"During this 'pause on life' since work is off the table, I've been busy continuing with beach restoration. Only after a beach is patrolled for sea turtle nests is any activity for the day considered. Then, if appropriate, presently dune building is the focus especially since we will soon find ourselves in the midst of 2020 hurricane season. The sea oats are growing well from our project back in November 2019 and will stabilize the dune where they were planted. It took years of work to get to the time when planting was possible and appropiate." Harry Apel Save-A-Turtle President
Virtual Learning is the new thing!
Our friends at The Turtle Hospital are staying busy taking care of all of their sea turtle patients during Covid-19!

Don't forget to tune in Live on their Facebook page every Wednesday & Friday at 2pm for their Sea Turtle Education Presentation as well as "Turtle Tails" Storytime Fridays at 7pm. Fun for turtle lovers of all ages!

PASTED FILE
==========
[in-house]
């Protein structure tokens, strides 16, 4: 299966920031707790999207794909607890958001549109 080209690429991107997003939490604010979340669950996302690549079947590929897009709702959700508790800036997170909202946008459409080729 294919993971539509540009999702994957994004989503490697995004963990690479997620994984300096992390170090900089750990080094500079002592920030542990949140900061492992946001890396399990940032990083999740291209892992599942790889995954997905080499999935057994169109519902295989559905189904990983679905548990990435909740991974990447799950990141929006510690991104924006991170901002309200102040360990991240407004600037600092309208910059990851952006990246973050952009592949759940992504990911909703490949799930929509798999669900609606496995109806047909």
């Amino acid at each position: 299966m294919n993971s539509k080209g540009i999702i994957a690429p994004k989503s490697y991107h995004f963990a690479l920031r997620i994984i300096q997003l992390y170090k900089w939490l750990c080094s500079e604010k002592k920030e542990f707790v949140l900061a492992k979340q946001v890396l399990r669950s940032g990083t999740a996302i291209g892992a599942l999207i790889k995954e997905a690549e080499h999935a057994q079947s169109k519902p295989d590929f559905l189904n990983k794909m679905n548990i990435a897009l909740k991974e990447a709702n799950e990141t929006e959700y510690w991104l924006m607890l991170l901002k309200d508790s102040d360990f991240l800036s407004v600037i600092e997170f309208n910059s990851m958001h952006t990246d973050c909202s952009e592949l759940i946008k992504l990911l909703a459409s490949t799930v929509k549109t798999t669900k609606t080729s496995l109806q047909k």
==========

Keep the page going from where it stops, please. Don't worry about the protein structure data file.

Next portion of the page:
"I broke my foot 3 days before Covid-19 hit the Keys. Some say good timing...I haven't decided yet. Quarentining and bed rest are very similar! I've been watching a lot of Tiger King and Scandal while on my couch recovering. In my home, playing evening games of Scrabble with my roomates has become a new fun activity to pass the time! The best part of all of this has been becoming a foster failure and offically adopting my foster pup for the last 7 months, Xena! Xena was a bait dog found living on the streets of Homestead and was rescued by MarrVelous Pet Rescue in Key Largo. She was very ill when we first met. Now she's incredibly healthy and spoiled rotten living the life of luxury here in the Keys with me! Melissa Goldblatt Save-A-Turtle Board Member
We are looking for pictures & photos from our Save-A-Turtle Volunteers! Do you have any pictures in your S-A-T gear, marking off nests or working one of our events? If so, please e-mail them to: Melissa_goldblatt@yahoo.com
STAY HOME, STAY SAFE & FLIPPERS UP!
Report Sick, Injured or Dead Sea Turtles in Florida- Call FWCC at 888-404-FWCC